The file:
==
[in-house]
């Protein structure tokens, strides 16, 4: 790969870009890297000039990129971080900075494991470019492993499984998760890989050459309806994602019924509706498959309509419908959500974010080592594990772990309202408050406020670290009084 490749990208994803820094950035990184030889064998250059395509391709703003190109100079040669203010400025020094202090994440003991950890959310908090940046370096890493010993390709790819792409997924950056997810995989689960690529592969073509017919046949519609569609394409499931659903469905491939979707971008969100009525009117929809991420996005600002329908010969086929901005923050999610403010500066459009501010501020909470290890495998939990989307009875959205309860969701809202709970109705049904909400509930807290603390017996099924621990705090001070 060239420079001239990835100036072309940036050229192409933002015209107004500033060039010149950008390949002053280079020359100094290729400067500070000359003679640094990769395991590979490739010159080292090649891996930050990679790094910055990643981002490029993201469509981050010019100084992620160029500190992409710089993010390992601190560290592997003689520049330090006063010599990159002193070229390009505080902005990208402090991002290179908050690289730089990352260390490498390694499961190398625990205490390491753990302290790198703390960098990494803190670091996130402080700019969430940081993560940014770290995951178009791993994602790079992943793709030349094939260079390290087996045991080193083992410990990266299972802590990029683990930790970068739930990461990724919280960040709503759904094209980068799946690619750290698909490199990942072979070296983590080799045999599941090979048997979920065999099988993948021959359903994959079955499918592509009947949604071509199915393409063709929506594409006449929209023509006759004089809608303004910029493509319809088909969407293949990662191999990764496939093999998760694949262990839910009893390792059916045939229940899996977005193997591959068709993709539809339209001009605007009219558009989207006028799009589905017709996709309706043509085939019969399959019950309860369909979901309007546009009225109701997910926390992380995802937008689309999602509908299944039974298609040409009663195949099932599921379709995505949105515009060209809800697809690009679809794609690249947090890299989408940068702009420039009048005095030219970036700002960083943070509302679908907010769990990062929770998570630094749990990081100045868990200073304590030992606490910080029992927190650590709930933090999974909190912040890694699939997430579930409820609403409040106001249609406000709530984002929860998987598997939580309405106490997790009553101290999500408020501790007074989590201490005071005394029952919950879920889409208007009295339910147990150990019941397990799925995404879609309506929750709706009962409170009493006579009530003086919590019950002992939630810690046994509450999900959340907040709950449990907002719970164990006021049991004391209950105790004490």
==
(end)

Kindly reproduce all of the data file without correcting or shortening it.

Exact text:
[in-house]
């Protein structure tokens, strides 16, 4: 790969870009890297000039990129971080900075494991470019492993499984998760890989050459309806994602019924509706498959309509419908959500974010080592594990772990309202408050406020670290009084 490749990208994803820094950035990184030889064998250059395509391709703003190109100079040669203010400025020094202090994440003991950890959310908090940046370096890493010993390709790819792409997924950056997810995989689960690529592969073509017919046949519609569609394409499931659903469905491939979707971008969100009525009117929809991420996005600002329908010969086929901005923050999610403010500066459009501010501020909470290890495998939990989307009875959205309860969701809202709970109705049904909400509930807290603390017996099924621990705090001070 060239420079001239990835100036072309940036050229192409933002015209107004500033060039010149950008390949002053280079020359100094290729400067500070000359003679640094990769395991590979490739010159080292090649891996930050990679790094910055990643981002490029993201469509981050010019100084992620160029500190992409710089993010390992601190560290592997003689520049330090006063010599990159002193070229390009505080902005990208402090991002290179908050690289730089990352260390490498390694499961190398625990205490390491753990302290790198703390960098990494803190670091996130402080700019969430940081993560940014770290995951178009791993994602790079992943793709030349094939260079390290087996045991080193083992410990990266299972802590990029683990930790970068739930990461990724919280960040709503759904094209980068799946690619750290698909490199990942072979070296983590080799045999599941090979048997979920065999099988993948021959359903994959079955499918592509009947949604071509199915393409063709929506594409006449929209023509006759004089809608303004910029493509319809088909969407293949990662191999990764496939093999998760694949262990839910009893390792059916045939229940899996977005193997591959068709993709539809339209001009605007009219558009989207006028799009589905017709996709309706043509085939019969399959019950309860369909979901309007546009009225109701997910926390992380995802937008689309999602509908299944039974298609040409009663195949099932599921379709995505949105515009060209809800697809690009679809794609690249947090890299989408940068702009420039009048005095030219970036700002960083943070509302679908907010769990990062929770998570630094749990990081100045868990200073304590030992606490910080029992927190650590709930933090999974909190912040890694699939997430579930409820609403409040106001249609406000709530984002929860998987598997939580309405106490997790009553101290999500408020501790007074989590201490005071005394029952919950879920889409208007009295339910147990150990019941397990799925995404879609309506929750709706009962409170009493006579009530003086919590019950002992939630810690046994509450999900959340907040709950449990907002719970164990006021049991004391209950105790004490």